Each bar in the chart represents @watch watching your site. The color of each bar in the chart indicates the results of that watch.

Green Good Response (Single Try): We were able to successfully retrieve the page, all its frames, and all its images on the first try.
Yellow Warning (Multiple Tries): We were able to successfully retrieve the page, all its frames, and all its images. Part of the page required more than one attempt.
Orange Warning (Slow Response): We were able to successfully retrieve the page, all its frames, and all its images, but it took a long time to do it.
Magenta Error Page (Timed Out): We were not able to retrieve the page, all its frames, and all its images because it was taking too long.
Red An alert condition was detected.

User Experience Statistics

This section of the report lists the low, average, and high retrieval times for your web page over the course of the report period. The values include the time required to download your web page, all frames, and all images.



How To Interpret The Alert Table:

The Alert Table consists of six columns:

Date & Time The date and time that the alert condition was detected. It is recorded based on the timezone chosen during setup.
Alert Condition (Count) The category of the alert condition, followed by the number of alerts.
Alert Detail Contains detail about the alert condition.
Alerts Sent (Escalated) These columns indicate if alerts are enabled and/or sent out. If you have enabled the particular alert type, the color of the column will be red. If not, the color of the column will be gray. If a "standard" alert has been sent out, the column will contain the word "Yes". If an "escalated" alert has been sent out, the word "Yes" will appear in parenthesis under the "standard" alert, otherwise the word "No" will appear.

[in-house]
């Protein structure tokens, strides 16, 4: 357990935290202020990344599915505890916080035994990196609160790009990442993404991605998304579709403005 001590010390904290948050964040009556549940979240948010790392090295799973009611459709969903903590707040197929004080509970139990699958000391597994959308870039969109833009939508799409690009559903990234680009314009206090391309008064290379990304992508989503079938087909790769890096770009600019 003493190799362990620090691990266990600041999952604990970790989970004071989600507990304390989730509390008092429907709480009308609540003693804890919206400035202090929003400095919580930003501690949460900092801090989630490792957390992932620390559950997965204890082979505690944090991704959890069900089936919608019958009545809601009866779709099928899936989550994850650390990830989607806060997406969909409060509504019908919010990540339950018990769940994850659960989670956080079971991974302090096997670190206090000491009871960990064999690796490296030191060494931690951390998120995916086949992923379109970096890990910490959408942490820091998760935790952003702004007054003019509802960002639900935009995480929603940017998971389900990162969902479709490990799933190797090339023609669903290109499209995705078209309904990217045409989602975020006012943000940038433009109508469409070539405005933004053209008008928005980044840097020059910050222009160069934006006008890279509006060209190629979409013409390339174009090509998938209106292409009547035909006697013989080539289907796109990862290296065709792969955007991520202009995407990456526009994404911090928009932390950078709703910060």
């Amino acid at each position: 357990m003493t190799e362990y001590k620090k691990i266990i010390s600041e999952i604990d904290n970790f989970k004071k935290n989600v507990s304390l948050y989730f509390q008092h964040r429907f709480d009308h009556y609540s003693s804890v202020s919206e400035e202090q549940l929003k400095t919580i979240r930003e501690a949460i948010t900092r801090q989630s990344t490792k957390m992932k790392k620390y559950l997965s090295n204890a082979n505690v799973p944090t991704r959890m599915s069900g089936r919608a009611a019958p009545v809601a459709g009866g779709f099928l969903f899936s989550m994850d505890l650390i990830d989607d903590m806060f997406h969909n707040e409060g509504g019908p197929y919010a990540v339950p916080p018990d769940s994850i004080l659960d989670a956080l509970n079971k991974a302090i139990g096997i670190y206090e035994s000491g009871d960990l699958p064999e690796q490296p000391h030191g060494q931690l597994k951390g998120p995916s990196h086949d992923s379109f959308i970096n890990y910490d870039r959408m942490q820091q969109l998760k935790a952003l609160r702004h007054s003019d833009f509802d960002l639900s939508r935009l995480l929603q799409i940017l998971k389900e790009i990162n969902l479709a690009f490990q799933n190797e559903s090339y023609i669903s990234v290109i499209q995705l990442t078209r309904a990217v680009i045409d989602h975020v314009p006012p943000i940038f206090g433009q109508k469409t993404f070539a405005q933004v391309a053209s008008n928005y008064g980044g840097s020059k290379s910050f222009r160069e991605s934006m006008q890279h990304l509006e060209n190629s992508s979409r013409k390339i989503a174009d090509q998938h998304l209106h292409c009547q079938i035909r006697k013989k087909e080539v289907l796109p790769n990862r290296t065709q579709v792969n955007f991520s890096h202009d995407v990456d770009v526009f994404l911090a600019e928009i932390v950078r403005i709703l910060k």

Email Contains email alert information.
Pager Contains pager alert information.
Fax Contains fax alert information.

Alert Condition:

The Alert Condition column gives the type of alert. There are three types of @watch alerts:

NON CRITICAL A non-critical alert is an alert that does not affect the availability of your site. It may be slow response, too many attempts to download page, or missing images. Non-critical alerts generally indicate a problem that should be checked, but the web server is still running.
CRITICAL A critical alert condition is an alert that affects the availability of your site. It may be one of several alerts listed in the Alert Details column.
RECOVERY A recovery alert indicates that the previous alert condition has been resolved.

When @watch detects an alert condition for the first time we do not send an alert until we have confirmed it by watching the site again. This is done to avoid sending false "nuisance" alerts. We do list the initial alert conditions in the Alert Table, even though an alert may not have been sent. Each type of alert will be one of the following two states: